between Bolzano and Gödel tried to fix the idea of number at the juncture of
philosophy and logico-mathematics) have been able to offer a unified concept. We
ordinarily speak of "number" in the context of natural whole numbers, whole
"relatives" (positives and negatives), rational numbers (the "fractions"), real numbers
(those which number the linear continuum), and finally complex numbers and
quaternions. We also speak of number in a more direct set-theoretical sense in
designating types of well-orderedness (the ordinals) and pure quantities of indistinct
multiples, infinite quantities included (the cardinals). We might expect a concept of
number to subsume all of these cases, or at least the more "classical" among them,
that is to say the whole natural numbers, the most obvious scheme of discrete
enumeration "one by one", and the real numbers, the schema of the continuum. But
nothing of the sort exists.
1.8. The Greeks clearly reserved the concept of number for whole numbers, those that
were homogenous with their idea of the composition of number on the basis of the
One, since only the natural whole numbers can be represented as a collection of
unities. To speak of the continuous, they used geometric terms, such as the relation
between sizes, or measurements. So that their powerful conception was essentially
marked by that division of mathematical disciplines according to which they can treat
of either one or the other of what the Greeks held to be the two possible types of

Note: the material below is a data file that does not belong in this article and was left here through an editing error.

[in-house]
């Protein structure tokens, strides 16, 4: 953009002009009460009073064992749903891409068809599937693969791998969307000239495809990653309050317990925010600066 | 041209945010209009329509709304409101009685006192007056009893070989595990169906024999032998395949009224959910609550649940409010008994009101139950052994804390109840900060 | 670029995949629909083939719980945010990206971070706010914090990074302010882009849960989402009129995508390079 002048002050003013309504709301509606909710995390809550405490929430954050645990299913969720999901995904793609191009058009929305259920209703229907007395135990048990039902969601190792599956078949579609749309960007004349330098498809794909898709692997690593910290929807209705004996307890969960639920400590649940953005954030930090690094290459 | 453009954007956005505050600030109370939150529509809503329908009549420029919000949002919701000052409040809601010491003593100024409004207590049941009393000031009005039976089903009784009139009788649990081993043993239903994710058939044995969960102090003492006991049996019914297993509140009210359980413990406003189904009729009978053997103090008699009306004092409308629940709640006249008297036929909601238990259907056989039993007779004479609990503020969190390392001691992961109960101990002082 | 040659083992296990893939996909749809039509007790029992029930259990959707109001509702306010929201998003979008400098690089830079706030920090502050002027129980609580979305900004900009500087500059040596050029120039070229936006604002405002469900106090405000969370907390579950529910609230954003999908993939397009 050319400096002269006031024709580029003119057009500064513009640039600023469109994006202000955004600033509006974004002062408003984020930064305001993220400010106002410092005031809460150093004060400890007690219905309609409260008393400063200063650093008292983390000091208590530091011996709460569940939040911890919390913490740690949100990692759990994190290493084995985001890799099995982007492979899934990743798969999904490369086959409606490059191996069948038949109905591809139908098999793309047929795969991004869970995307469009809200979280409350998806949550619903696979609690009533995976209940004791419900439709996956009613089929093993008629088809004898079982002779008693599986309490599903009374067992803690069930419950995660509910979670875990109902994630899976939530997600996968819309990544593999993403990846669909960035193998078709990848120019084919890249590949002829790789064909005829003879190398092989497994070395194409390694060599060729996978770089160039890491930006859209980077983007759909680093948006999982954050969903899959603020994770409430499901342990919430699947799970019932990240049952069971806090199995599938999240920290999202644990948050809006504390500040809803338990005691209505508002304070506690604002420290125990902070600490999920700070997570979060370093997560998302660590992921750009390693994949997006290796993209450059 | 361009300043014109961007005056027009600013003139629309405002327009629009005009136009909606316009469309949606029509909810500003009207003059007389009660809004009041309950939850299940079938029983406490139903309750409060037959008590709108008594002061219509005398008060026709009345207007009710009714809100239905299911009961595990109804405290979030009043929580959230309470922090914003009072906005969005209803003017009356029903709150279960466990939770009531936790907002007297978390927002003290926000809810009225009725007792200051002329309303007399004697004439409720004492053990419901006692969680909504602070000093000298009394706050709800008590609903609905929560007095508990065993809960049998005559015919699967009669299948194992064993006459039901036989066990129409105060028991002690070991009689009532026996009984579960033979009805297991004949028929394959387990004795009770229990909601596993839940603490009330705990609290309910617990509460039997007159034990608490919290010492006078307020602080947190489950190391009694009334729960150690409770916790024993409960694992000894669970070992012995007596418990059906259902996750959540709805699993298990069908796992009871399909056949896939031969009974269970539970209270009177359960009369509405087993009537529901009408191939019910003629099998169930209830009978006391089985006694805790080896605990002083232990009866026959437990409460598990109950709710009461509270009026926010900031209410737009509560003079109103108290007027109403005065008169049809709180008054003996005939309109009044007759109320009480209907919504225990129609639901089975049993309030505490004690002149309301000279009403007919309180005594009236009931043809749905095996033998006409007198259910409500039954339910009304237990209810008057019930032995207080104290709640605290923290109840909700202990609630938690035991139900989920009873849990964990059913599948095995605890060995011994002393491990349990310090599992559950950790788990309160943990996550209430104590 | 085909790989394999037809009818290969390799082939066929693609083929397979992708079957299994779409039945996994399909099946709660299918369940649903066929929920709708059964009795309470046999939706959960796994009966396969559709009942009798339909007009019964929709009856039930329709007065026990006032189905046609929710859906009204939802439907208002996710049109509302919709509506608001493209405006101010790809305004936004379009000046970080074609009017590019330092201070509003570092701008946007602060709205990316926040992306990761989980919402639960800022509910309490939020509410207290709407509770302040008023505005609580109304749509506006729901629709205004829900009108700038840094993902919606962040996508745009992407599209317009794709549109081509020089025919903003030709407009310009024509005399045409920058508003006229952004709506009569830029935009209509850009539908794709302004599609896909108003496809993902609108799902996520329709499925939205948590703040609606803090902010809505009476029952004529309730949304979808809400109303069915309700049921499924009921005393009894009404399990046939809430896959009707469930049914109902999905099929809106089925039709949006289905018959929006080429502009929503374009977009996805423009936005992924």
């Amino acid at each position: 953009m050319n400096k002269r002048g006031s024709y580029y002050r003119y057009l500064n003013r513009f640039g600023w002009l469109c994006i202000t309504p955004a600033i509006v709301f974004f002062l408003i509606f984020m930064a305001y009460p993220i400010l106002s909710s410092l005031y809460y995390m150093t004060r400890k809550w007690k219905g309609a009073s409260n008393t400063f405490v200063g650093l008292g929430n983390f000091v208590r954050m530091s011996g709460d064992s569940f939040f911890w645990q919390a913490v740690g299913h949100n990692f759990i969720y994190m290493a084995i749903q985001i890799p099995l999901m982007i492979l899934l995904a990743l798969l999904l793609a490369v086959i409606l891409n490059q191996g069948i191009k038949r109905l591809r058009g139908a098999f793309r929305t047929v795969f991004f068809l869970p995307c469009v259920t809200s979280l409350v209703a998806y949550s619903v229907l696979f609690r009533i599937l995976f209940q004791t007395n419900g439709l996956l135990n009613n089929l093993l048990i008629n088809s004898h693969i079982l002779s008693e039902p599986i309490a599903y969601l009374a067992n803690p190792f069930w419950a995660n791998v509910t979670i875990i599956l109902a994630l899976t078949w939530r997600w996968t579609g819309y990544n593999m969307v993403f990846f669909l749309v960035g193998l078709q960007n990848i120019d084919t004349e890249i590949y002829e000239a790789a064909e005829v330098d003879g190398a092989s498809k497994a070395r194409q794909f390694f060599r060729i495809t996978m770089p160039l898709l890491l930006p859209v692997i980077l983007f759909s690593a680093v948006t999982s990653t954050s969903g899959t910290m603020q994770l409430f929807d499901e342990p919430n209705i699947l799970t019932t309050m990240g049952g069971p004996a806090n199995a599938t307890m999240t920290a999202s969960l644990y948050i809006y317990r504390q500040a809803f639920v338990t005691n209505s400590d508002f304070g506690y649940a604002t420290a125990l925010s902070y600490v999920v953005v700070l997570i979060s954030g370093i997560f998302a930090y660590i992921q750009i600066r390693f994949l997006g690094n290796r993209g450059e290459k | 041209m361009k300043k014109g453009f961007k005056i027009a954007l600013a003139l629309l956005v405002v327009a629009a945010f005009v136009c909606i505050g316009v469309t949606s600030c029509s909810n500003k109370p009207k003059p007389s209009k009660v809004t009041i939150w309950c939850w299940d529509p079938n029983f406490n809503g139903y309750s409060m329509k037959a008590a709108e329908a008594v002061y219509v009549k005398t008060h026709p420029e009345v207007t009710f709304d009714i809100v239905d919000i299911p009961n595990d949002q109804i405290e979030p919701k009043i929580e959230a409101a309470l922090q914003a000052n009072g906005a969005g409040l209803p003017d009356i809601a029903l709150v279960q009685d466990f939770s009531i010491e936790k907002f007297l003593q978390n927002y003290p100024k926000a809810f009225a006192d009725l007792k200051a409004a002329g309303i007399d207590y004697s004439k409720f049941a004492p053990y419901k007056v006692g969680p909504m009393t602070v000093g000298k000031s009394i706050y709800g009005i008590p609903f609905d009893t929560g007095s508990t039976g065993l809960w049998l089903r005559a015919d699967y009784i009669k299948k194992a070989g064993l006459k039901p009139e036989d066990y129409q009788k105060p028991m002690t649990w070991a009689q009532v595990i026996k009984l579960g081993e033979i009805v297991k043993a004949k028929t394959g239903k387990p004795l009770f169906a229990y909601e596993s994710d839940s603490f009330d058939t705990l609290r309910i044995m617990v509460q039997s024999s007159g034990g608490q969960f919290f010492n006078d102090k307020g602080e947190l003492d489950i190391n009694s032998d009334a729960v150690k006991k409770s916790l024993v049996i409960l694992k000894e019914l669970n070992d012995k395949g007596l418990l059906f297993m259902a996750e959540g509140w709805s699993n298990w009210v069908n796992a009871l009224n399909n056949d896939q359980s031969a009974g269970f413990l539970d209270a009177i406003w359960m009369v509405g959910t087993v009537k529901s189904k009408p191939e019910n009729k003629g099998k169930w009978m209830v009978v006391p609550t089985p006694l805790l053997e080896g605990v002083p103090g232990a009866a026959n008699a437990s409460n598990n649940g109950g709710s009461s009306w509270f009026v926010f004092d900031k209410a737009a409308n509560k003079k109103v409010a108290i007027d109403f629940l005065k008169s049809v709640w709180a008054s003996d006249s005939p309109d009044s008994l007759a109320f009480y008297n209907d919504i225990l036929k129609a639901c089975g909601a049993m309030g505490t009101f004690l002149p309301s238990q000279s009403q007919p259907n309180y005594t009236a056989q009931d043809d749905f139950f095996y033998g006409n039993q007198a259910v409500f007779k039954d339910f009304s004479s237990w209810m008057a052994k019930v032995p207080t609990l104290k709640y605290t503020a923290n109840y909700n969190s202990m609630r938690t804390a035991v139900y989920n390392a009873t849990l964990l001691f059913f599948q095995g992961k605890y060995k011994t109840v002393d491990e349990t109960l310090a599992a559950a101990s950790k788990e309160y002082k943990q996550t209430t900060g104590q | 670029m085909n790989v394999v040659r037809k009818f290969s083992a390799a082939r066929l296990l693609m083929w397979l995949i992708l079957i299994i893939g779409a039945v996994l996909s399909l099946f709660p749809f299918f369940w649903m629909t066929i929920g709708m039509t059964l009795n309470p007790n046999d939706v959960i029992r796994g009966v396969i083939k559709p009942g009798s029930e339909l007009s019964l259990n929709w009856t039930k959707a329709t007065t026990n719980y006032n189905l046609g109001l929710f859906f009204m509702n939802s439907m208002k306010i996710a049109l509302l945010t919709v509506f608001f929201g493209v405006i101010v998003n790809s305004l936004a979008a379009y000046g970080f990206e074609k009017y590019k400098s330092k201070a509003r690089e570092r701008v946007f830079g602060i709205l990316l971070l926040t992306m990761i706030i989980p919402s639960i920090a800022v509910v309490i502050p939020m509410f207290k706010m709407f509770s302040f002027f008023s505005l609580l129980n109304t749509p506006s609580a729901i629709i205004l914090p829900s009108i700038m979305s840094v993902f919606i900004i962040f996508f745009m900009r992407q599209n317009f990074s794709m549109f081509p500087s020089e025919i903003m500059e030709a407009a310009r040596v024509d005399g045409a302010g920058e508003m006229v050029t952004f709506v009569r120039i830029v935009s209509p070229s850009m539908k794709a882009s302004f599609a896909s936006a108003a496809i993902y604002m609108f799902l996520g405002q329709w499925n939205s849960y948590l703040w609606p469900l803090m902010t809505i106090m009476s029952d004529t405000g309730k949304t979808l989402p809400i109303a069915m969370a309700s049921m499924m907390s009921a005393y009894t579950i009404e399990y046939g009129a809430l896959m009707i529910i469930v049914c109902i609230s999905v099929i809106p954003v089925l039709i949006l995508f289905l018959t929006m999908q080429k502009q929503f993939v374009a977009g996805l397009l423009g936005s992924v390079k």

object: numbers (from which arithmetic proceeds) and figures (from which,
geometry). This division refers, it seems to me, to two ways in which effective, or
materialist, thought dialectically effectuates unity: the algebraic way, which works by
Number and Numbers 14
composing, relaying, combining elements; and the topological way, which works by
perceiving the proximities, the outlines, the approximations, and whose point of
departure is not elementary appurtenances but inclusion, the part, the subset2. Such a
division remains well founded. Even in mathematics itself, Bourbaki’s great treatise
has as its first pillars, once the general ontological framework of set theory is
assumed, "algebraic structures" and "topological structures". And the validity of this
arrangement subtends all dialectical thought.
1.9. It is nevertheless clear that in the eighteenth century it was no longer possible to
situate increasingly elaborate mathematical concepts exclusively on one side only of
the opposition arithmetic/geometry. The triple challenge of the infinite, of zero and of
the loss of the idea of the One disperses the idea of number, shreds it into a ramified
dialectic of geometry and arithmetic, of the topological and the algebraic. Analytic
Cartesian geometry proposes a radical subversion of the distinction from the outset,
and that which today we call "number theory" had to appeal to the most complex
resources of "geometry", in the broadest sense this word had been taken in for
decades. The moderns therefore cannot consider the concept of number as the object
whose provenance is foundational (the idea of the One) and whose domain is
circumscribed (arithmetic). "Number" is said in many senses. But which of these
senses constitutes a concept, and allows something singular to be proposed to thought
under this name?
1.10. The response to this question, from the thinkers of whom I speak, is altogether
ambiguous and displays no kind of consensus. Dedekind, for example, can
legitimately be taken for the one – the first – who with the notion of the cut
"generated" real numbers from the rationals in a convincing fashion3. But when he
poses the question: "What are numbers?" he responds with a general theory of
ordinals which certainly could provide a foundation for whole numbers in thought, as
a particular case, but which could not be applied directly to real numbers. In what
sense, in that case, is it legitimate to take the reals for "numbers"? In the same way,
2 On the dialectic – constitutive of materialist thought…